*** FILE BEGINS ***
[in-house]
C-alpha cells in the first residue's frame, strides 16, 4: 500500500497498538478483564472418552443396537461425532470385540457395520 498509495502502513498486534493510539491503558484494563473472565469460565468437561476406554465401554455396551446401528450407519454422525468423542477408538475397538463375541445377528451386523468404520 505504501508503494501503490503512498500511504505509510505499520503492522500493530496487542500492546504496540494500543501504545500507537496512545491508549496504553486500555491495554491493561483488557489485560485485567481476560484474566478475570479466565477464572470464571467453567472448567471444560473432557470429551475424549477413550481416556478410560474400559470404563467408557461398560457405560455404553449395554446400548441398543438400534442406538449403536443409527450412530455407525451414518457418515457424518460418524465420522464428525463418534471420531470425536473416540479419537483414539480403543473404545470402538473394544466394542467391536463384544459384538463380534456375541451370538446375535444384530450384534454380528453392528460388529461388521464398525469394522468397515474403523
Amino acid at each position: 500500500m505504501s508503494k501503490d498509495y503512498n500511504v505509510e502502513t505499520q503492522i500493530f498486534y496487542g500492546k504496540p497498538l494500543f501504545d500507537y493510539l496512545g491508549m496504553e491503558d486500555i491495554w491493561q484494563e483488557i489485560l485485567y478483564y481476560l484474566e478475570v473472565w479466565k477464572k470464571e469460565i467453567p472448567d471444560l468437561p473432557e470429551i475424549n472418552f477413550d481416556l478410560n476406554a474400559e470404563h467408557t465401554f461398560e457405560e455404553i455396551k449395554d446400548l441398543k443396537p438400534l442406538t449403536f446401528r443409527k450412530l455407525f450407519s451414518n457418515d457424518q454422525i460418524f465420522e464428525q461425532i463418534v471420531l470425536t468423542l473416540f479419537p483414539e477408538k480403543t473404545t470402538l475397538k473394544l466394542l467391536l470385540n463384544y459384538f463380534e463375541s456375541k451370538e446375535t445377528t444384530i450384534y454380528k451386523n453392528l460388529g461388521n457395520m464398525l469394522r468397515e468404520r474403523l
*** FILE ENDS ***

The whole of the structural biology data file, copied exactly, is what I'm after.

[in-house]
C-alpha cells in the first residue's frame, strides 16, 4: 500500500497498538478483564472418552443396537461425532470385540457395520 498509495502502513498486534493510539491503558484494563473472565469460565468437561476406554465401554455396551446401528450407519454422525468423542477408538475397538463375541445377528451386523468404520 505504501508503494501503490503512498500511504505509510505499520503492522500493530496487542500492546504496540494500543501504545500507537496512545491508549496504553486500555491495554491493561483488557489485560485485567481476560484474566478475570479466565477464572470464571467453567472448567471444560473432557470429551475424549477413550481416556478410560474400559470404563467408557461398560457405560455404553449395554446400548441398543438400534442406538449403536443409527450412530455407525451414518457418515457424518460418524465420522464428525463418534471420531470425536473416540479419537483414539480403543473404545470402538473394544466394542467391536463384544459384538463380534456375541451370538446375535444384530450384534454380528453392528460388529461388521464398525469394522468397515474403523
Amino acid at each position: 500500500m505504501s508503494k501503490d498509495y503512498n500511504v505509510e502502513t505499520q503492522i500493530f498486534y496487542g500492546k504496540p497498538l494500543f501504545d500507537y493510539l496512545g491508549m496504553e491503558d486500555i491495554w491493561q484494563e483488557i489485560l485485567y478483564y481476560l484474566e478475570v473472565w479466565k477464572k470464571e469460565i467453567p472448567d471444560l468437561p473432557e470429551i475424549n472418552f477413550d481416556l478410560n476406554a474400559e470404563h467408557t465401554f461398560e457405560e455404553i455396551k449395554d446400548l441398543k443396537p438400534l442406538t449403536f446401528r443409527k450412530l455407525f450407519s451414518n457418515d457424518q454422525i460418524f465420522e464428525q461425532i463418534v471420531l470425536t468423542l473416540f479419537p483414539e477408538k480403543t473404545t470402538l475397538k473394544l466394542l467391536l470385540n463384544y459384538f463380534e463375541s456375541k451370538e446375535t445377528t444384530i450384534y454380528k451386523n453392528l460388529g461388521n457395520m464398525l469394522r468397515e468404520r474403523l